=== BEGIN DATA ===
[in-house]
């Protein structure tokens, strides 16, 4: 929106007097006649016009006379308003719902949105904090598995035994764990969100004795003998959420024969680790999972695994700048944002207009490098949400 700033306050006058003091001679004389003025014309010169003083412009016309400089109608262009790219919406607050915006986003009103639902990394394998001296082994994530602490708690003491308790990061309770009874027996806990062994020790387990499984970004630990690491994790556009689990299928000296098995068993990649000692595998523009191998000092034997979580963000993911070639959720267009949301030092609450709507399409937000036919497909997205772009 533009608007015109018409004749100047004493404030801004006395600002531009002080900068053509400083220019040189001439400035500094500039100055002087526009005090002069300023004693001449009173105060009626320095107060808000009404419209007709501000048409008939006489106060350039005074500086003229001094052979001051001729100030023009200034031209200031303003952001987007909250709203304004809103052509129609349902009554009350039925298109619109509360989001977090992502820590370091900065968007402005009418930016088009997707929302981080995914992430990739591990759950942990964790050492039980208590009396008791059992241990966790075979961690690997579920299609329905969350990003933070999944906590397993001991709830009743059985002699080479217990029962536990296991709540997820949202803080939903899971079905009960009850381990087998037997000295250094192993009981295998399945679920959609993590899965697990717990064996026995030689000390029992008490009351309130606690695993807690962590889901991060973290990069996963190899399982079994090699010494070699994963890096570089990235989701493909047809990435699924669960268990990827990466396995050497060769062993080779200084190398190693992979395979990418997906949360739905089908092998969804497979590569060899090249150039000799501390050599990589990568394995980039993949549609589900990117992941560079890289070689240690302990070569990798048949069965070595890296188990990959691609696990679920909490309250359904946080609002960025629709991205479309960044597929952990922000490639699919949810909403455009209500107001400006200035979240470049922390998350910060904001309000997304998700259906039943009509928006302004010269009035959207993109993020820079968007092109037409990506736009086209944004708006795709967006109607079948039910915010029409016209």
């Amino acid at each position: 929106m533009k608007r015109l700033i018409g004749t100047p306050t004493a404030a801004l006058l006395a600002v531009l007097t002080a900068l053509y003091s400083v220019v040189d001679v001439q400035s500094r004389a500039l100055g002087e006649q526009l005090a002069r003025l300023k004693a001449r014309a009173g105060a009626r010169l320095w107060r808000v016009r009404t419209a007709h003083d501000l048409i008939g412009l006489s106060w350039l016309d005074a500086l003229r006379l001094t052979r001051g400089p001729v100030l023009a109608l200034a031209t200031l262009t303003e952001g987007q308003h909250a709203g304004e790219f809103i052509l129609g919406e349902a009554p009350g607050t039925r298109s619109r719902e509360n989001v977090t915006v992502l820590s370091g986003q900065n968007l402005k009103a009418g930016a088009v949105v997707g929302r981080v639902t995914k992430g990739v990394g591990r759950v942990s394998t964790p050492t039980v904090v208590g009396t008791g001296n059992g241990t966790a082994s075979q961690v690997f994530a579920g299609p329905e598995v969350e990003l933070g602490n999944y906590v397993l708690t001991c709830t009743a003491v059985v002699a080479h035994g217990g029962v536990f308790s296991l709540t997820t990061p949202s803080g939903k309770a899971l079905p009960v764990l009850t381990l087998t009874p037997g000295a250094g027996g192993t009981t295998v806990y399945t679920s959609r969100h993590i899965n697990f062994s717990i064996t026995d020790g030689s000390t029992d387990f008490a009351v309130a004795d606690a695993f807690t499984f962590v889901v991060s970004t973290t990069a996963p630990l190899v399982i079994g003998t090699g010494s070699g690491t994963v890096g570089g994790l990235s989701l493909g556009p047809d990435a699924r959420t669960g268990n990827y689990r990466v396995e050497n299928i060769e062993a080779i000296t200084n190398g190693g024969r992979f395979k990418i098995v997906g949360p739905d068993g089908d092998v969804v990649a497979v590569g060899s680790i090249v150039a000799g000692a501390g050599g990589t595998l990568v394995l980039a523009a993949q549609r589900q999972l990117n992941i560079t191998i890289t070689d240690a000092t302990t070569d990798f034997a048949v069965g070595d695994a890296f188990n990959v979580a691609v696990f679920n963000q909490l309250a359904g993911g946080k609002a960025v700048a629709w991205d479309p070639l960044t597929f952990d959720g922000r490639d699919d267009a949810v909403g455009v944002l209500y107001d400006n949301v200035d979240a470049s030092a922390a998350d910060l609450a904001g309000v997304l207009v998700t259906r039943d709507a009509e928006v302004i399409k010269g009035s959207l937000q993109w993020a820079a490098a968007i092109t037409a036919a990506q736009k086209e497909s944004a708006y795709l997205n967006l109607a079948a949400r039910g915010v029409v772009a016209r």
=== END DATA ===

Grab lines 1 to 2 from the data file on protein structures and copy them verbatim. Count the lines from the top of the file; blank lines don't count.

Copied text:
[in-house]
């Protein structure tokens, strides 16, 4: 929106007097006649016009006379308003719902949105904090598995035994764990969100004795003998959420024969680790999972695994700048944002207009490098949400 700033306050006058003091001679004389003025014309010169003083412009016309400089109608262009790219919406607050915006986003009103639902990394394998001296082994994530602490708690003491308790990061309770009874027996806990062994020790387990499984970004630990690491994790556009689990299928000296098995068993990649000692595998523009191998000092034997979580963000993911070639959720267009949301030092609450709507399409937000036919497909997205772009 533009608007015109018409004749100047004493404030801004006395600002531009002080900068053509400083220019040189001439400035500094500039100055002087526009005090002069300023004693001449009173105060009626320095107060808000009404419209007709501000048409008939006489106060350039005074500086003229001094052979001051001729100030023009200034031209200031303003952001987007909250709203304004809103052509129609349902009554009350039925298109619109509360989001977090992502820590370091900065968007402005009418930016088009997707929302981080995914992430990739591990759950942990964790050492039980208590009396008791059992241990966790075979961690690997579920299609329905969350990003933070999944906590397993001991709830009743059985002699080479217990029962536990296991709540997820949202803080939903899971079905009960009850381990087998037997000295250094192993009981295998399945679920959609993590899965697990717990064996026995030689000390029992008490009351309130606690695993807690962590889901991060973290990069996963190899399982079994090699010494070699994963890096570089990235989701493909047809990435699924669960268990990827990466396995050497060769062993080779200084190398190693992979395979990418997906949360739905089908092998969804497979590569060899090249150039000799501390050599990589990568394995980039993949549609589900990117992941560079890289070689240690302990070569990798048949069965070595890296188990990959691609696990679920909490309250359904946080609002960025629709991205479309960044597929952990922000490639699919949810909403455009209500107001400006200035979240470049922390998350910060904001309000997304998700259906039943009509928006302004010269009035959207993109993020820079968007092109037409990506736009086209944004708006795709967006109607079948039910915010029409016209």